Space Hotel Steam Pile Review
I don’t blame NHLislive for taking unapologetic inspiration from Alien Isolation. Creative Assembly’s brilliant horror-survival experience is beloved by many precisely because of the genius of its core concept; in which you are hunted in a confined environment by a single enemy, but one who is a powerful and intelligent predator.
It’s a great idea that has been left surprisingly free of imitation since its 2014 release but, unfortunately for Space Hotel, it is the execution that follows which places it firmly in the Steam Pile. Instead of an engaging horror experience, we’re treated to another run-of-the-mill greenlit Steam horror game; complete with arbitrary objectives, cheap jump scares, and an energy inefficient torch. [Jeditor’s Note: Torch = Flashlight if you’re confused]
The predatory creature itself, an unnamed humanoid who is described as a “deaf and visually impaired” monster, is ironically the victim of shoddy AI scripting. There were several instances in which he walked right past me without so much as a passing gander, so long as I stayed more or less stationary. As a result, it becomes remarkably easy to avoid him and, just like that, Space Hotel loses any of tension or atmosphere it might have initially had. I will admit, however, that the monster does look horrific, but only in the sense that it appears like something the McElroy brothers might create in an episode of Monster Factory.
The main objective, communicated to the player with all the clarity of a Terrence Malick film, is to find a bunch of cards in order to make your escape from the ship, which can be easily completed within an hour. This is despite the fact, by the way, that there’s no discernible way of figuring out where these collectibles are other than through a process of elimination as you wander around the environment. Other than the monster himself, and a random reference to The Walking Dead (I think?), there’s not much worth exploring among the miserable corridors of the Space Hotel.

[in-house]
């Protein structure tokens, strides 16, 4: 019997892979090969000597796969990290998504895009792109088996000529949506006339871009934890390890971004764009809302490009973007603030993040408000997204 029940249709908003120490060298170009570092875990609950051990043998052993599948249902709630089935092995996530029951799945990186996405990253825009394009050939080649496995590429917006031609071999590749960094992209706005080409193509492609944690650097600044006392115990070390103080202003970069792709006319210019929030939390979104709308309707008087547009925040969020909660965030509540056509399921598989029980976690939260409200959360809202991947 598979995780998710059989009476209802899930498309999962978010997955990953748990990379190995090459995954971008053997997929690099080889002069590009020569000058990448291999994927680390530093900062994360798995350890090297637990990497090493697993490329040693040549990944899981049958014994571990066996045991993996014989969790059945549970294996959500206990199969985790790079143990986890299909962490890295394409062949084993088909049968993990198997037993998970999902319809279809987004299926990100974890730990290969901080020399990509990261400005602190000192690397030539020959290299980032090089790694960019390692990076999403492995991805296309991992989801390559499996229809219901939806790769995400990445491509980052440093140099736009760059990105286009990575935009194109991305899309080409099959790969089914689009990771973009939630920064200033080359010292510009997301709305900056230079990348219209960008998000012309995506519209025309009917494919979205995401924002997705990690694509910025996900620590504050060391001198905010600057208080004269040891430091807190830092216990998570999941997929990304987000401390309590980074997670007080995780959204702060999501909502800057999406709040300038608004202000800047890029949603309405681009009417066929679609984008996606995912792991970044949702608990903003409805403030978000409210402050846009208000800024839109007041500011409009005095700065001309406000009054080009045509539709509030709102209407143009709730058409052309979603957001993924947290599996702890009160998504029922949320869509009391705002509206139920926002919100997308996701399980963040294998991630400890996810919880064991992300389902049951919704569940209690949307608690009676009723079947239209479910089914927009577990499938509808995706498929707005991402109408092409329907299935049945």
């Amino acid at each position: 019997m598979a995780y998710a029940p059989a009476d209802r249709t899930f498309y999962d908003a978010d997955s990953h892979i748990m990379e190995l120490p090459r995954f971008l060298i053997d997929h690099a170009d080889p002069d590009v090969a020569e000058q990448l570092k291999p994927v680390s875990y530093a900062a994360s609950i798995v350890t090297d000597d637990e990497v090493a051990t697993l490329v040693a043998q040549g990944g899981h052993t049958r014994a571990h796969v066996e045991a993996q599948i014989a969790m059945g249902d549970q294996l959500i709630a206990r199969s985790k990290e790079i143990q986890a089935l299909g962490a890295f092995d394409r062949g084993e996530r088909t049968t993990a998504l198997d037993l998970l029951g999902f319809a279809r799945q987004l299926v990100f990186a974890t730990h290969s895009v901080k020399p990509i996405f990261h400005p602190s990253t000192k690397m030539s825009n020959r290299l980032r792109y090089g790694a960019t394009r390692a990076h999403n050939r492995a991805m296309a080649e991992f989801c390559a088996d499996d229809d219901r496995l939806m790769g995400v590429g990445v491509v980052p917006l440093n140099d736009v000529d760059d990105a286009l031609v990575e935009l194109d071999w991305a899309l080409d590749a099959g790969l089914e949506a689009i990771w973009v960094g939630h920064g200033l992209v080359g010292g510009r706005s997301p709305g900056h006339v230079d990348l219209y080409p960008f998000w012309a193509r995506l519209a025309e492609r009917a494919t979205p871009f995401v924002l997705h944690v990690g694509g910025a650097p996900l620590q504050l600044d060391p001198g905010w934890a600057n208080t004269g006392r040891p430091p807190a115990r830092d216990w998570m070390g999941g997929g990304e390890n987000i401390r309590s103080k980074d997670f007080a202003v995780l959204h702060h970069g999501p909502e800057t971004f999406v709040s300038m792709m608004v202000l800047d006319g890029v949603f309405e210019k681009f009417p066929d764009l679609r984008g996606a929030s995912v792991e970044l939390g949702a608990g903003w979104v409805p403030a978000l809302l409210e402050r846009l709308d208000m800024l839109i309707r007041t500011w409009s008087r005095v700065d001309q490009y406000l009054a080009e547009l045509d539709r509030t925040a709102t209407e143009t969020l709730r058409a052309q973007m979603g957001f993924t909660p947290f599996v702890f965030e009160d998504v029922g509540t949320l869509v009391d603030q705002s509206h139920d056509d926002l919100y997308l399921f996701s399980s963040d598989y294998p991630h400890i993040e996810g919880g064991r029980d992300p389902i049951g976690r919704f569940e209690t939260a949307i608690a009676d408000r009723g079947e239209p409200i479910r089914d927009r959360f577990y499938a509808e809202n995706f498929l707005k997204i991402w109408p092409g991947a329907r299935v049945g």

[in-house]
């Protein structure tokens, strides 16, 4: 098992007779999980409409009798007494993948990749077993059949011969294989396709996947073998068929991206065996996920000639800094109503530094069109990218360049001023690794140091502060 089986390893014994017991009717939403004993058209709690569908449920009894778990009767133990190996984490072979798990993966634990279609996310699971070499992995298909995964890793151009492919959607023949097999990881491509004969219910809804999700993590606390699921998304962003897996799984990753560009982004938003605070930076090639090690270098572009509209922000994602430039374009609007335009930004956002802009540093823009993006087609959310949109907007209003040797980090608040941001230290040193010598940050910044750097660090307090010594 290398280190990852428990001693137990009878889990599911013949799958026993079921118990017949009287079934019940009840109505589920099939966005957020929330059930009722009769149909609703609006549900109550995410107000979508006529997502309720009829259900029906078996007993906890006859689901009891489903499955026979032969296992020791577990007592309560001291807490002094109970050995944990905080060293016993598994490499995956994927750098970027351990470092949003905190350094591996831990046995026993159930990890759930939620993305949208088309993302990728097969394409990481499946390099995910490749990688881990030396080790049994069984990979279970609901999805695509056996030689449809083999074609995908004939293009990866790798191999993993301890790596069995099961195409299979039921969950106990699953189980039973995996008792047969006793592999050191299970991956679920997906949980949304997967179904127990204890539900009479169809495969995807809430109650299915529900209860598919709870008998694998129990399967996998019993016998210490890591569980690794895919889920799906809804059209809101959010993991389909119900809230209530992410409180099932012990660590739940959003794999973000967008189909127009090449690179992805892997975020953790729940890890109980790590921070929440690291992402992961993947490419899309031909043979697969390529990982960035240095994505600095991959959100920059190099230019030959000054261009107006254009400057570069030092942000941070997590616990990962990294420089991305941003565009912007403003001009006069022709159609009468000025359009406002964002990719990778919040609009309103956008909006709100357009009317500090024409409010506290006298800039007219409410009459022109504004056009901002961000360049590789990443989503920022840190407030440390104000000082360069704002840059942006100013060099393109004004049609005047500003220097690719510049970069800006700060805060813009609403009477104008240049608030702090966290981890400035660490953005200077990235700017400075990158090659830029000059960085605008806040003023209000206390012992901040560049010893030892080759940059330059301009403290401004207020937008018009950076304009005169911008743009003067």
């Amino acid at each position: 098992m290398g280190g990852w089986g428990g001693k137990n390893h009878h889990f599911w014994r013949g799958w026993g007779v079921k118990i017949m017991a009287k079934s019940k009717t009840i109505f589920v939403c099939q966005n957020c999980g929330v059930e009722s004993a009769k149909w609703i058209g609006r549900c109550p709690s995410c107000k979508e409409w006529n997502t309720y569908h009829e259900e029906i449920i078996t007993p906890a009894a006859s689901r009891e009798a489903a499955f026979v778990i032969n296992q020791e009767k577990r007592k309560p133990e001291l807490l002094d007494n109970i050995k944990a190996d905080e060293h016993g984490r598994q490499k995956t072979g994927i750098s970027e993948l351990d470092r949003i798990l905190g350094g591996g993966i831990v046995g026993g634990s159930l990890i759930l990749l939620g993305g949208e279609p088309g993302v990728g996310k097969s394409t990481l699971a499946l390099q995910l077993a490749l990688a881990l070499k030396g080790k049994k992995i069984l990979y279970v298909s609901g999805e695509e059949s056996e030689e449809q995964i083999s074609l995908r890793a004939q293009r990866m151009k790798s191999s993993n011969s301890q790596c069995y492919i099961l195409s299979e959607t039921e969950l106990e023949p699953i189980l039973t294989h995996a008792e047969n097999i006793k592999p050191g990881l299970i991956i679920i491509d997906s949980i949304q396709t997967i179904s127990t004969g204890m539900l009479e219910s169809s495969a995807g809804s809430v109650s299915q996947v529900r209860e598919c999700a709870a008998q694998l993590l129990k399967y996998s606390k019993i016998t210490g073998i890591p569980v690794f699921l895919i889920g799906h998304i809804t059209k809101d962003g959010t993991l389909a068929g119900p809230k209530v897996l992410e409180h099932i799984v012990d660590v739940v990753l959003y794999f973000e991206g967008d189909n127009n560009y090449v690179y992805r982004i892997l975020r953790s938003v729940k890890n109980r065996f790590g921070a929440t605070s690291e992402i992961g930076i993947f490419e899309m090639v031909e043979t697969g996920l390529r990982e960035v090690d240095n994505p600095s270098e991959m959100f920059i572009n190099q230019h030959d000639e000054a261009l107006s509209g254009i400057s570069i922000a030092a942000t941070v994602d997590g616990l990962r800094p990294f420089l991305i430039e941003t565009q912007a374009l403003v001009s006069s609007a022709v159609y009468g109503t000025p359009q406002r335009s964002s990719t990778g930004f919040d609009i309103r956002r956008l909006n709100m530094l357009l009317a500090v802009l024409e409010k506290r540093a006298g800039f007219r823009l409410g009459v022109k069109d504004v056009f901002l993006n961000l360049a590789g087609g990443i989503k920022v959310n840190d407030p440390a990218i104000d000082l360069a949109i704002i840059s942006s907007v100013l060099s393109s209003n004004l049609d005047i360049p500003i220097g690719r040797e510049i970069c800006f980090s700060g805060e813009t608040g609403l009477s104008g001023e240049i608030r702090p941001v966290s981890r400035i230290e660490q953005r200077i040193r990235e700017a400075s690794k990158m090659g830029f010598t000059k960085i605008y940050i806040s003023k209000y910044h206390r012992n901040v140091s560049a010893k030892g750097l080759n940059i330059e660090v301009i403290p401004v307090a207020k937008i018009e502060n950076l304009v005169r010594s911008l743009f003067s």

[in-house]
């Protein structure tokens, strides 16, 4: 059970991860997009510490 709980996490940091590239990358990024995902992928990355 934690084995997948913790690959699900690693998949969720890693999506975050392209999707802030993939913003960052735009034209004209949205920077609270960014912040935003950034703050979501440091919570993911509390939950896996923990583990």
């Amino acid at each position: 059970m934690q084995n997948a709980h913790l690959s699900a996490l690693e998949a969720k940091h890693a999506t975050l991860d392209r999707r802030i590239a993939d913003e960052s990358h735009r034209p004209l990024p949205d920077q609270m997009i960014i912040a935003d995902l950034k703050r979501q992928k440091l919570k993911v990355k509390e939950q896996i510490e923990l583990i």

“another run-of-the-mill greenlit Steam horror game”
Despite being set in space, where anything is conceptually possible, the environments are bland spaces populated by a myriad of chairs, tables and other bog standard pieces of furniture. If the monster does manage to catch you, prepare for a cheap jump scare which will do nothing but give you some temporary respite from the otherwise uneventful meandering which will take up most of your time.
If all this wasn’t enough to dissuade you from touching Space Hotel, the entire experience is marred with all manner of bugs and glitches, including two hard crashes which forced me to reset the game entirely.
Avoid this one as if it were a sex-starved facehugger.